ch10f6Tran­scrip­tion of two genes. (a) RNA poly­merase moves from the 3′ end of the tem­plate strand, cre­at­ing an RNA strand that grows in a 5′ → 3′ direc­tion (because it must be antipar­al­lel to the tem­plate strand). Note that some genes are tran­scribed from one strand of the DNA dou­ble helix; oth­er genes use the oth­er strand as the tem­plate. (b) A uracil is being added to the 3′ end of the tran­script for gene 1. Growth is thus 5′ → 3′.

from: NCBI


Bio­Mart is a com­mu­ni­ty-dri­ven project to provide uni­fied access to dis­trib­ut­ed research data to facil­i­tate the sci­en­tific dis­cov­ery process.

The Bio­Mart project pro­vides free soft­ware and data ser­vices to the inter­na­tion­al sci­en­tific com­mu­ni­ty in order to fos­ter sci­en­tific col­lab­o­ra­tion and facil­i­tate the sci­en­tific dis­cov­ery process. The project adheres to the open source phi­los­o­phy that pro­motes col­lab­o­ra­tion and code reuse.


Homo sapiens (human)

Human genome projects have gen­er­at­ed an unprece­dent­ed amount of knowl­edge about human genet­ics and health.

Study of the human con­di­tion such as genet­ic and infec­tious dis­ease, the inter­sec­tion between genet­ics and the envi­ron­ment, and pop­u­la­tion vari­a­tion is sup­port­ed by a wealth of genome-scale data. The­se data sets include: a) numer­ous sequenced genomes includ­ing sev­er­al which have been assem­bled; b) stud­ies that exam­ine tran­script and pro­tein exis­tence, abun­dance, and dif­fer­en­tial expres­sion; c) epige­nomic and func­tion­al stud­ies to define reg­u­la­to­ry and oth­er sequence ele­ments; and d) pop­u­la­tion stud­ies to define small and large vari­a­tions in the genome, tran­scrip­tome, pro­teome, epigenome, or the micro­bio­me. The result is an unprece­dent­ed amount of data and knowl­edge con­cern­ing human genet­ics that will result in break­throughs in under­stand­ing human biol­o­gy as well as sig­nif­i­cant med­ical advances.A chal­lenge fac­ing researchers today is that of ana­lyz­ing and inte­grat­ing the pletho­ra of data avail­able. The sequence and oth­er mol­e­c­u­lar data avail­able pro­vides a crit­i­cal foun­da­tion for con­tin­ued advances in med­i­cine, basic research, and clin­i­cal diag­nos­tic tech­nolo­gies.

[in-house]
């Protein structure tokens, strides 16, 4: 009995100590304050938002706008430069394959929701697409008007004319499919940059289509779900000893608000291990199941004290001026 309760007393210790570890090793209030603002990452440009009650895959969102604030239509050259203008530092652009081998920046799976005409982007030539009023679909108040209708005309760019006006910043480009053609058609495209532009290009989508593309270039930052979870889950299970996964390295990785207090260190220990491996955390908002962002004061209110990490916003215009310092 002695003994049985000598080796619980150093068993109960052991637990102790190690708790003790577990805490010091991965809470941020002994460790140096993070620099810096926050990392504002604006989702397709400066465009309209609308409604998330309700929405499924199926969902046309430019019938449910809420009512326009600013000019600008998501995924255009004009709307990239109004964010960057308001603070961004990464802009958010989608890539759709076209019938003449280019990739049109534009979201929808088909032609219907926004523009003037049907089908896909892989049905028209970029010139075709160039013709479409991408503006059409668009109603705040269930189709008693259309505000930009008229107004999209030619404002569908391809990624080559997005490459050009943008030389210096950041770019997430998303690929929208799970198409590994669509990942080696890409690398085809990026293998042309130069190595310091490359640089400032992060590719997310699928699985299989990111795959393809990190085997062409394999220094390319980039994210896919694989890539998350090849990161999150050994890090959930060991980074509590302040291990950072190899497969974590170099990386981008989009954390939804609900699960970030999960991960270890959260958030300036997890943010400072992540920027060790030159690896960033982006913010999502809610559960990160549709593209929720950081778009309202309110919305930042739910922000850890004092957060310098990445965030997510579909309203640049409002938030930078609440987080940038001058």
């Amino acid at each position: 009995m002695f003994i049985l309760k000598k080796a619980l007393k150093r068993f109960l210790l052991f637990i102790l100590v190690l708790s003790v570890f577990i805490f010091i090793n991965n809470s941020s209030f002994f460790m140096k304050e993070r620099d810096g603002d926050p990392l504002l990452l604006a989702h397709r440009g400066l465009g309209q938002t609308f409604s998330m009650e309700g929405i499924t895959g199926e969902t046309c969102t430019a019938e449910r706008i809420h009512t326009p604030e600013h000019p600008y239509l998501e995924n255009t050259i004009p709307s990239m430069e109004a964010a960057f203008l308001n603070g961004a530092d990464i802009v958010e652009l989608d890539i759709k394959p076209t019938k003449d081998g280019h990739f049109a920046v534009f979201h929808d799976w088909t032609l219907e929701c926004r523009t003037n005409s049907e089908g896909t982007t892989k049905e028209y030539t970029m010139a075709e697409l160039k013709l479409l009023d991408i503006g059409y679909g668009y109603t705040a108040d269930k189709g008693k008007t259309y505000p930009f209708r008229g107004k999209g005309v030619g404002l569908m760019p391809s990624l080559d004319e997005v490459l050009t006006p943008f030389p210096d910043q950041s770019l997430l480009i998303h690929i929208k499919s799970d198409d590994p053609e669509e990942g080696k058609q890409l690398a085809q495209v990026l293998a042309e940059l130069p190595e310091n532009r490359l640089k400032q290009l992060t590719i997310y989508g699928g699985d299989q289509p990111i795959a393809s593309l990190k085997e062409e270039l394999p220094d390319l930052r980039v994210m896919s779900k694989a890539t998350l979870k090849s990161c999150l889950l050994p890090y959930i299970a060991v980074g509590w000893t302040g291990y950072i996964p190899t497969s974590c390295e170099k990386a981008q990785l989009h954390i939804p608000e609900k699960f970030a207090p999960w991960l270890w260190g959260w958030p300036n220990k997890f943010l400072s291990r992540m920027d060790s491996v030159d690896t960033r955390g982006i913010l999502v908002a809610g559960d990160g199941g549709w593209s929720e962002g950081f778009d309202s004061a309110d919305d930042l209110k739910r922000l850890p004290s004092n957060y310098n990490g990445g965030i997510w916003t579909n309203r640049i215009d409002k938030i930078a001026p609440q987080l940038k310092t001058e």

Screenshot from 2016-11-18 10-39-16

Bos mutus (wild yak)

The yak (Bos grun­niens) is a wide­ly domes­ti­cat­ed long-haired bovine native to the Tibetan Plateau of Cen­tral Asia. Their phys­i­o­log­i­cal adap­ta­tions for life at high altidudes include enlarged lungs and hearts, a form of haemo­glo­bin with greater oxy­gen car­ry­ing capac­i­ty, thick fur, and a thick lay­er of sub­cu­ta­neous fat. Wild yak pop­u­la­tions (Bos mutus or Bos grun­niens mutus) are now restrict­ed to a few small regions in Chi­na and India. 

yakScreenshot from 2016-11-18 10-35-09


  1. Qiu, Q. et al. The yak genome and adap­ta­tion to life at high alti­tude. Nature genet­ics 44, 946–949, doi:10.1038/ng.2343 (2012).
  2. nott

C. elegans (caenorhabditis elegans)

This worm is a well-stud­ied mod­el organ­ism for devel­op­men­tal biol­o­gy, sys­tems biol­o­gy, and genet­ics.

Caenorhab­di­tis ele­gans, a free-liv­ing soil nema­tode, is wide­ly used as a mod­el organ­ism. It is trans­par­ent, and con­sists of 959 somat­ic cells. This eas­i­ly cul­tured worm pro­vides a mod­el for com­plex organ sys­tems, as well as devel­op­men­tal biol­o­gy and genet­ics. Caenorhab­di­tis ele­ganswas the first mul­ti­cel­lu­lar eukary­otic genome to be com­plete­ly sequenced.The Caenorhab­di­tis ele­gans nuclear genome is approx­i­mate­ly 100 Mb, dis­trib­ut­ed among six chro­mo­somes.


Screenshot from 2016-11-18 10-25-04